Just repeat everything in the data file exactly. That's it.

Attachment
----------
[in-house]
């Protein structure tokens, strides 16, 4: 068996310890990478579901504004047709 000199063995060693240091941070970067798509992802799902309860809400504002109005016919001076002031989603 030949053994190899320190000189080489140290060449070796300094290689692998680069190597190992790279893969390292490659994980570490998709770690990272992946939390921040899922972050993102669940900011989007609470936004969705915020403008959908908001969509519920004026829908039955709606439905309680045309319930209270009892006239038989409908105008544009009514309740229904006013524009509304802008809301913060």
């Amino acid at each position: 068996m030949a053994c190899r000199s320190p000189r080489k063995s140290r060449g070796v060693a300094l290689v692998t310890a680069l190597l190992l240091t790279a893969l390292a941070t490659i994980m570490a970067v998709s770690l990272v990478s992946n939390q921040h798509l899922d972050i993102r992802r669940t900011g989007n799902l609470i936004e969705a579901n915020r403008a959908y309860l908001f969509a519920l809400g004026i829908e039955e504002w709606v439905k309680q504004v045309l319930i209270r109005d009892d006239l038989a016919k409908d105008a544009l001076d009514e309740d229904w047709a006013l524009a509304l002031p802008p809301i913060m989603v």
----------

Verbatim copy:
[in-house]
């Protein structure tokens, strides 16, 4: 068996310890990478579901504004047709 000199063995060693240091941070970067798509992802799902309860809400504002109005016919001076002031989603 030949053994190899320190000189080489140290060449070796300094290689692998680069190597190992790279893969390292490659994980570490998709770690990272992946939390921040899922972050993102669940900011989007609470936004969705915020403008959908908001969509519920004026829908039955709606439905309680045309319930209270009892006239038989409908105008544009009514309740229904006013524009509304802008809301913060």
């Amino acid at each position: 068996m030949a053994c190899r000199s320190p000189r080489k063995s140290r060449g070796v060693a300094l290689v692998t310890a680069l190597l190992l240091t790279a893969l390292a941070t490659i994980m570490a970067v998709s770690l990272v990478s992946n939390q921040h798509l899922d972050i993102r992802r669940t900011g989007n799902l609470i936004e969705a579901n915020r403008a959908y309860l908001f969509a519920l809400g004026i829908e039955e504002w709606v439905k309680q504004v045309l319930i209270r109005d009892d006239l038989a016919k409908d105008a544009l001076d009514e309740d229904w047709a006013l524009a509304l002031p802008p809301i913060m989603v």